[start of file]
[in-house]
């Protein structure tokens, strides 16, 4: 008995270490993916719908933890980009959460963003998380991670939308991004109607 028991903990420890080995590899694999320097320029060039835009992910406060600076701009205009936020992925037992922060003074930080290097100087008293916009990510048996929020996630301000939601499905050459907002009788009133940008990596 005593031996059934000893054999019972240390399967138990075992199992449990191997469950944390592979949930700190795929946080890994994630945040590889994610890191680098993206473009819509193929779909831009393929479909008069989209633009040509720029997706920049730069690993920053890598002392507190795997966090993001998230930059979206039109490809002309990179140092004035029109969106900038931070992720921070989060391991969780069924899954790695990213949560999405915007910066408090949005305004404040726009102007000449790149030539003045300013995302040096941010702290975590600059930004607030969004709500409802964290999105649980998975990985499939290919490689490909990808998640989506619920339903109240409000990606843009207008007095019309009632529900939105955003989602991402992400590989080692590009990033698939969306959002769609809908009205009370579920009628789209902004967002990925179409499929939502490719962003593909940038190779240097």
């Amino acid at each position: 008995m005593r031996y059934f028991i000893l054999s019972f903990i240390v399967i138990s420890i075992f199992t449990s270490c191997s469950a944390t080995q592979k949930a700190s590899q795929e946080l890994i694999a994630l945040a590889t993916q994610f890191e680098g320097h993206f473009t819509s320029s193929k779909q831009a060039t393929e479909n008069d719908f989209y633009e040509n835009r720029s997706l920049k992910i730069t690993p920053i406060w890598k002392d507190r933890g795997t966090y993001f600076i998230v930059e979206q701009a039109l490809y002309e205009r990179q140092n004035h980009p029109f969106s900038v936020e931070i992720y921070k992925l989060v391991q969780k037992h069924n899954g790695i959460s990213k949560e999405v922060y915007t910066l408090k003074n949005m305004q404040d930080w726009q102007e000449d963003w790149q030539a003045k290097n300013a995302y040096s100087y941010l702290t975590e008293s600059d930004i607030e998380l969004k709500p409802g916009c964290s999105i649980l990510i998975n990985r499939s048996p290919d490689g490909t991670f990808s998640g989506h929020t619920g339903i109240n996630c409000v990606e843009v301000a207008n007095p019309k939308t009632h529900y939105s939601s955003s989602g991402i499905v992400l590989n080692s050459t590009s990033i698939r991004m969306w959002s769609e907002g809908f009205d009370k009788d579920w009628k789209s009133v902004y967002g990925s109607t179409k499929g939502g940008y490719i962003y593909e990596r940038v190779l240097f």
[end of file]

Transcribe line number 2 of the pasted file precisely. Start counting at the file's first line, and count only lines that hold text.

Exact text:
């Protein structure tokens, strides 16, 4: 008995270490993916719908933890980009959460963003998380991670939308991004109607 028991903990420890080995590899694999320097320029060039835009992910406060600076701009205009936020992925037992922060003074930080290097100087008293916009990510048996929020996630301000939601499905050459907002009788009133940008990596 005593031996059934000893054999019972240390399967138990075992199992449990191997469950944390592979949930700190795929946080890994994630945040590889994610890191680098993206473009819509193929779909831009393929479909008069989209633009040509720029997706920049730069690993920053890598002392507190795997966090993001998230930059979206039109490809002309990179140092004035029109969106900038931070992720921070989060391991969780069924899954790695990213949560999405915007910066408090949005305004404040726009102007000449790149030539003045300013995302040096941010702290975590600059930004607030969004709500409802964290999105649980998975990985499939290919490689490909990808998640989506619920339903109240409000990606843009207008007095019309009632529900939105955003989602991402992400590989080692590009990033698939969306959002769609809908009205009370579920009628789209902004967002990925179409499929939502490719962003593909940038190779240097």